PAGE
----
Linux's Multi-Queue Block Code Still Presenting Some Performance Regressions
Written by Michael Larabel in Linux Storage on 11 August 2017 at 04:51 AM EDT. 13 Comments
LINUX STORAGE --
For those thinking of switching to the new multi-queue block layer, a.k.a. blk-mq, be forewarned that there are still some regressions outstanding.

Long story short, if moving to the multi-queue block layer there are throughput and latency problems still outstanding, which can come up with any of the blk-mq I/O schedulers and many of the commonly used file-systems.

In severe cases noted by Mel Gorman, blk-mq can be about 38% slower while other less severe regressions are also possible depending upon your system configuration. The MQ problems are outlined in this mailing list post.

There is a new patch series authored by Red Hat developers to fix the MQ performance regression, but this few hundred lines of code hasn't been merged to the mainline kernel and might not end up happening until Linux 4.14.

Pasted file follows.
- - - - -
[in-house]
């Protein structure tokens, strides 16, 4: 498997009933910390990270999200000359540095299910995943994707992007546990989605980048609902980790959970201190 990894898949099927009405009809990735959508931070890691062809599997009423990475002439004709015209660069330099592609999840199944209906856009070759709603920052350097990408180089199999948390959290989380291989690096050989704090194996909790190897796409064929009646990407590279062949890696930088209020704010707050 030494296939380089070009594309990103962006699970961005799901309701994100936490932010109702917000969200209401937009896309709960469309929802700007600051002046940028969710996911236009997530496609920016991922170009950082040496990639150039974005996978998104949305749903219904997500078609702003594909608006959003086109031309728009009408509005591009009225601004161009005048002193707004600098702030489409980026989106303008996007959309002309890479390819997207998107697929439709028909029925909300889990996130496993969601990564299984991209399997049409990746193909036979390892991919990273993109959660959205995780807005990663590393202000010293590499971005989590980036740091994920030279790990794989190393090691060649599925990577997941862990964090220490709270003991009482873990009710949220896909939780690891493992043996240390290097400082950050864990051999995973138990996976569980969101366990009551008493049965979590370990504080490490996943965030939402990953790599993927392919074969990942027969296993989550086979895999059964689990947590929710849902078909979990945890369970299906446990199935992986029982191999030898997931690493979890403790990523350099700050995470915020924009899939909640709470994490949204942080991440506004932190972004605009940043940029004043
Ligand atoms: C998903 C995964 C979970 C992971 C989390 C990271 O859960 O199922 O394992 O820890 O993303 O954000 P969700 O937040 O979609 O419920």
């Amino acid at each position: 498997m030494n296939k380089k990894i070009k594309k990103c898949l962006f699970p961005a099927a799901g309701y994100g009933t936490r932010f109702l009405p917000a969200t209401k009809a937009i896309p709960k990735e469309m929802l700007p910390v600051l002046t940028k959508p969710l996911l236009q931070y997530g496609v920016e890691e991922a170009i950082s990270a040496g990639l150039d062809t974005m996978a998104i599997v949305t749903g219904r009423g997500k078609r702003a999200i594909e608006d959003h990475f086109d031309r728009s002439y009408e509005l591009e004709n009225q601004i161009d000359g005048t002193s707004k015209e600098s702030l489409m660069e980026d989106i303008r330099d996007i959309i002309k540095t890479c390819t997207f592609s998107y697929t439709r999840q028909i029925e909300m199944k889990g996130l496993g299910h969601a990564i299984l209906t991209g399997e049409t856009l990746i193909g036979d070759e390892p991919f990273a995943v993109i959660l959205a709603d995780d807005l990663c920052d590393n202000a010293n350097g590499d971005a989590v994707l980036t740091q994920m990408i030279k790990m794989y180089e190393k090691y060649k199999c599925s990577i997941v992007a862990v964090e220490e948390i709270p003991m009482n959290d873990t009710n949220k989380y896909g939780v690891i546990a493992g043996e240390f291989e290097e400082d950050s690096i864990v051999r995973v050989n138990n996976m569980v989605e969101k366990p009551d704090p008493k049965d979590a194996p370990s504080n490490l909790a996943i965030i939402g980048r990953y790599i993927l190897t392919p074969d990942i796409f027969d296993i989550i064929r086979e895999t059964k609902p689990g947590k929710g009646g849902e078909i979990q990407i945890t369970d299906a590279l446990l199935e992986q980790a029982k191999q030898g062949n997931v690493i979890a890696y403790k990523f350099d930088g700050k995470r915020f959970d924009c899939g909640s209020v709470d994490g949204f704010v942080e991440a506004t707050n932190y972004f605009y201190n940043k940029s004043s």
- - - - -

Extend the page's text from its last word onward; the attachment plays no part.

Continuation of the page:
At present, with the upcoming Linux 4.13 kernel the plan is to use the multi-queue block layer by default.
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Michael Larabel is the principal author of Phoronix.com and founded the site in 2004 with a focus on enriching the Linux hardware experience. Michael has written more than 10,000 articles covering the state of Linux hardware support, Linux performance, graphics drivers, and other topics. Michael is also the lead developer of the Phoronix Test Suite, Phoromatic, and OpenBenchmarking.org automated benchmarking software. He can be followed via Twitter or contacted via MichaelLarabel.com.

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